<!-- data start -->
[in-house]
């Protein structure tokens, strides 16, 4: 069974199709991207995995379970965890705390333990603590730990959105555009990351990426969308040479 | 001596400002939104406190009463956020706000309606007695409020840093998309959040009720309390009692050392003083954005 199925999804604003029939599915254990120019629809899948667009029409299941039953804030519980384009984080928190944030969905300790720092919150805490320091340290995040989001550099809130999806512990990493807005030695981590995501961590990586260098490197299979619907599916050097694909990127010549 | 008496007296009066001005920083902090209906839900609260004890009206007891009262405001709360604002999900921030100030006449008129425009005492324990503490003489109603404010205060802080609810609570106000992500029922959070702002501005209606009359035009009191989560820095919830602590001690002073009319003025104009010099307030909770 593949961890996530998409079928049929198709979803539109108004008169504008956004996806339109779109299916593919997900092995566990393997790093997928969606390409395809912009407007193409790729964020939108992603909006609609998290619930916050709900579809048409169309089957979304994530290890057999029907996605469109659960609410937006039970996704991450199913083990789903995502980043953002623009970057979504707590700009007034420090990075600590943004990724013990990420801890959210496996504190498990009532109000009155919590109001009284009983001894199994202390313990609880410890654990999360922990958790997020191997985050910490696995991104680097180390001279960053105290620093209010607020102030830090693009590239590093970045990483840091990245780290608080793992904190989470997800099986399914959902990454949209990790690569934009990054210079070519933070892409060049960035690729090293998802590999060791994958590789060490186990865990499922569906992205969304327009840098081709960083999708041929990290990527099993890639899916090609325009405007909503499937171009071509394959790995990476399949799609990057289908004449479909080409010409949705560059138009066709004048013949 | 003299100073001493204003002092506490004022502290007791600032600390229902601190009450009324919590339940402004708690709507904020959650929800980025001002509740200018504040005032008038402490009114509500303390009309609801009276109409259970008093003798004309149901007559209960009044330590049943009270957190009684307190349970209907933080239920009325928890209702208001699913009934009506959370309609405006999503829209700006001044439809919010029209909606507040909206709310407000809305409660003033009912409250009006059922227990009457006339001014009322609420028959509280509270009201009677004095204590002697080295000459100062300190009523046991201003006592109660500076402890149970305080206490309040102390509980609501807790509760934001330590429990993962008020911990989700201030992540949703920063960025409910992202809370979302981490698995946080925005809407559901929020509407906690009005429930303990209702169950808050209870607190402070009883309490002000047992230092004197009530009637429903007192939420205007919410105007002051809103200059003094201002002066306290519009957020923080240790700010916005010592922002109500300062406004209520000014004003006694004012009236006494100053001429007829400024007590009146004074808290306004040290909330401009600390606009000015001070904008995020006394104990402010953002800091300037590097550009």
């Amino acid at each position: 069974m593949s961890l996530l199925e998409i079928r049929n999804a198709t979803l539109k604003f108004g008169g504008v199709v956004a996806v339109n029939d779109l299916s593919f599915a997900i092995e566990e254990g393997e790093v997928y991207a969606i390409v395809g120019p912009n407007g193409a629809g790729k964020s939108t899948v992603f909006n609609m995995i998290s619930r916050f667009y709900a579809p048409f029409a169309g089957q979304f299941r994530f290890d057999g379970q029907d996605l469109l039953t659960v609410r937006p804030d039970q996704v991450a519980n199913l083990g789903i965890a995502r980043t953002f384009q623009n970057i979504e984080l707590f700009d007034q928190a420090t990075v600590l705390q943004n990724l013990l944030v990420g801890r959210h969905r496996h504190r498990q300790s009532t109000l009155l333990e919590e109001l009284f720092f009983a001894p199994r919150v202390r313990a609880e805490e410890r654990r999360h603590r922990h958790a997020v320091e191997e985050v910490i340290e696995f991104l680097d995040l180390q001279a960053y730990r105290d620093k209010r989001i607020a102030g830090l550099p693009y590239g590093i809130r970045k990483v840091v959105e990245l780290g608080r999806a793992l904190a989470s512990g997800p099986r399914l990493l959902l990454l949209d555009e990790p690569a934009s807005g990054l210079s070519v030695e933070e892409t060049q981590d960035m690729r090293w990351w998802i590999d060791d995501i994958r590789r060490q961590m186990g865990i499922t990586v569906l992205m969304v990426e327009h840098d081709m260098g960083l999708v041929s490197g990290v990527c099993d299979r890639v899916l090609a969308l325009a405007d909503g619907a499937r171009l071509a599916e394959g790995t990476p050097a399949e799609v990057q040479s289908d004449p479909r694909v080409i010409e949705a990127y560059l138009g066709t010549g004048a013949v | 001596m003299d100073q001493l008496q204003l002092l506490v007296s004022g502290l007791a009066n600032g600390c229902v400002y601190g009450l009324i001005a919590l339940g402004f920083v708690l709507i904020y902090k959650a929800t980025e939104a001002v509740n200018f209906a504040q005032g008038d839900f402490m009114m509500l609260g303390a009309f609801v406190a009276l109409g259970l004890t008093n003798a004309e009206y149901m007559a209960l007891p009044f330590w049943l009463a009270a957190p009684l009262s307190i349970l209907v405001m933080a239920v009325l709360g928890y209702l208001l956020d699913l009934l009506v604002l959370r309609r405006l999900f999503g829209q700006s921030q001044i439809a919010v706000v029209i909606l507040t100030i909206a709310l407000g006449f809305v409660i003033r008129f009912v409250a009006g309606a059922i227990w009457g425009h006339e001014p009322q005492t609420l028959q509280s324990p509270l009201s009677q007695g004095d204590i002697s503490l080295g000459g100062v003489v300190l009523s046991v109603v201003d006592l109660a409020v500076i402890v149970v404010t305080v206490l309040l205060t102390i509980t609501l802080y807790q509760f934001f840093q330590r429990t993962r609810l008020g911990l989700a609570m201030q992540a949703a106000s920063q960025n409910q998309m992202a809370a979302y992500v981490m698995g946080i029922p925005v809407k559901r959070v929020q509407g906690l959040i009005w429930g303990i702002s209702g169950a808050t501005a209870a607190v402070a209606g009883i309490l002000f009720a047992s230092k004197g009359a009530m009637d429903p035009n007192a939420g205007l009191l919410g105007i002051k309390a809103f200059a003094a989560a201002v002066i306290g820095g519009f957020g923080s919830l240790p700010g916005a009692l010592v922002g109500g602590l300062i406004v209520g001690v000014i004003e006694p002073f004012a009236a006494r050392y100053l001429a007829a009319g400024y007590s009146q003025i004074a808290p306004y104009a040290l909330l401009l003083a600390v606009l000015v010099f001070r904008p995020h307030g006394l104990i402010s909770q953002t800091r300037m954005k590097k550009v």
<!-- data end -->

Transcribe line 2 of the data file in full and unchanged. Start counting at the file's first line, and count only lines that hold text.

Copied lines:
């Protein structure tokens, strides 16, 4: 069974199709991207995995379970965890705390333990603590730990959105555009990351990426969308040479 | 001596400002939104406190009463956020706000309606007695409020840093998309959040009720309390009692050392003083954005 199925999804604003029939599915254990120019629809899948667009029409299941039953804030519980384009984080928190944030969905300790720092919150805490320091340290995040989001550099809130999806512990990493807005030695981590995501961590990586260098490197299979619907599916050097694909990127010549 | 008496007296009066001005920083902090209906839900609260004890009206007891009262405001709360604002999900921030100030006449008129425009005492324990503490003489109603404010205060802080609810609570106000992500029922959070702002501005209606009359035009009191989560820095919830602590001690002073009319003025104009010099307030909770 593949961890996530998409079928049929198709979803539109108004008169504008956004996806339109779109299916593919997900092995566990393997790093997928969606390409395809912009407007193409790729964020939108992603909006609609998290619930916050709900579809048409169309089957979304994530290890057999029907996605469109659960609410937006039970996704991450199913083990789903995502980043953002623009970057979504707590700009007034420090990075600590943004990724013990990420801890959210496996504190498990009532109000009155919590109001009284009983001894199994202390313990609880410890654990999360922990958790997020191997985050910490696995991104680097180390001279960053105290620093209010607020102030830090693009590239590093970045990483840091990245780290608080793992904190989470997800099986399914959902990454949209990790690569934009990054210079070519933070892409060049960035690729090293998802590999060791994958590789060490186990865990499922569906992205969304327009840098081709960083999708041929990290990527099993890639899916090609325009405007909503499937171009071509394959790995990476399949799609990057289908004449479909080409010409949705560059138009066709004048013949 | 003299100073001493204003002092506490004022502290007791600032600390229902601190009450009324919590339940402004708690709507904020959650929800980025001002509740200018504040005032008038402490009114509500303390009309609801009276109409259970008093003798004309149901007559209960009044330590049943009270957190009684307190349970209907933080239920009325928890209702208001699913009934009506959370309609405006999503829209700006001044439809919010029209909606507040909206709310407000809305409660003033009912409250009006059922227990009457006339001014009322609420028959509280509270009201009677004095204590002697080295000459100062300190009523046991201003006592109660500076402890149970305080206490309040102390509980609501807790509760934001330590429990993962008020911990989700201030992540949703920063960025409910992202809370979302981490698995946080925005809407559901929020509407906690009005429930303990209702169950808050209870607190402070009883309490002000047992230092004197009530009637429903007192939420205007919410105007002051809103200059003094201002002066306290519009957020923080240790700010916005010592922002109500300062406004209520000014004003006694004012009236006494100053001429007829400024007590009146004074808290306004040290909330401009600390606009000015001070904008995020006394104990402010953002800091300037590097550009």